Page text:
Qualitative Research Critique

Topics: Qualitative research, Focus group, Quantitative research, Data analysis, Diabetes, Scientific method / Pages: 11 (2618 words) / Published: Dec 15th, 2011
Introduction

Nurses are responsible in providing holistic, quality care to their clients. In order to effectively provide such care Boswell and Cannon (2009, p. 2 & 7) states that nurses must base their provision of care on the most current, up-to-date health information available and sound nursing knowledge. This is where evidence-based practice (EBP) comes in. Polit and Beck (2010, p. 4) defined EBP as "the use of the best clinical evidence in making patient care desicions". This usually comes from research conducted by nurses and other healthcare professionals. Thus it is pertinent that research reports are critically analyzed.

A research critique aims to measure the value and significance of a study. These are determined by analyzing the strengths and weaknesses of the report (Brockopp & Tolsma, 2003, p. 400). Recommendations for areas of improvements are also included in a research critique. This paper critically appraises a qualitative research article titled "Women's perception of being pregnant and having pregestational diabetes" (Lavender, T., Platt, M. J., Tsekiri, E., Casson, I., Byrom, S., Baker, L., et al., 2010, p. 589-595).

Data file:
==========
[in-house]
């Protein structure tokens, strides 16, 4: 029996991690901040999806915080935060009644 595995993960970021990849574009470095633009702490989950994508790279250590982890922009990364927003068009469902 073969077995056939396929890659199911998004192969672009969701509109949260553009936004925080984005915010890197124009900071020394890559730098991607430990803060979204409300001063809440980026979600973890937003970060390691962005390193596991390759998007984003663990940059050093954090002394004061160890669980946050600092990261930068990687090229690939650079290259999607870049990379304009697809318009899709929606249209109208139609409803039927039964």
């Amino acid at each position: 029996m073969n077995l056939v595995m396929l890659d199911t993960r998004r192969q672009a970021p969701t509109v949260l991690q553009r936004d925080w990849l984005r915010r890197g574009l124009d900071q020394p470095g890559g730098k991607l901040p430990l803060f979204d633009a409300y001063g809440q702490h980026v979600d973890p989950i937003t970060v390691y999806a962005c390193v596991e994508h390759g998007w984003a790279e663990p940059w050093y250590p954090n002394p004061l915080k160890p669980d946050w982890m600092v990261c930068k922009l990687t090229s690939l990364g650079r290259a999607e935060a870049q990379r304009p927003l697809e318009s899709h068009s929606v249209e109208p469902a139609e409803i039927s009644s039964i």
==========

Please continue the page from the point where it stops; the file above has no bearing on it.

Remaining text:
Title and Abstract

The title of a research report is the first thing that readers look at to have a gross idea about what the study is about (Brockopp & Tolsma, 2003, p. 446). It should contain 15 words or less and in qualitative studies, the title would typically include the central phenomenon and group under investigation (Polit & Beck, 2010, p. 89). In their research report, the researchers used 9 words for the title to accurately describe their study.

From the title, we can tell that the central phenomenon is ‘pregestational diabetes' and the population being studied is women. This is consistent throughout the study as the participants include women who have either type 1 or type 2 diabetes, although the title did not specify the pregnancy status of the participants. This may mislead readers into thinking



References: Brockopp, D. Y., & Tolsma, M. T. (2003). Fundamentals of nursing research (3rd ed.). New York: Jones & Bartlett. Boswell, C., & Cannon, S. (2009). Introduction to nursing research; incorporating evidence- based practice (2nd Holloway, I., & Wheeler, S. (2002). Qualitative research in nursing (2nd ed.). Malden, MA : Blackwell Science. Holloway, I., & Wheeler, S. (2010). Qualitative research in nursing and healthcare (3rd ed.). Houser, J. (2008). Nursing research: reading, using, and creating evidence. Sudbury, Massachusetts: Jones and Bartlett Publishers. Laverty, S. M. (2003). Hermeneutic Phenomenology and Phenomenology: A comparison of historical and methodological considerations Polit, D. F., & Beck, C. T. (2010). Essentials of nursing research: appraising evidence for nursing practice (7th ed.)

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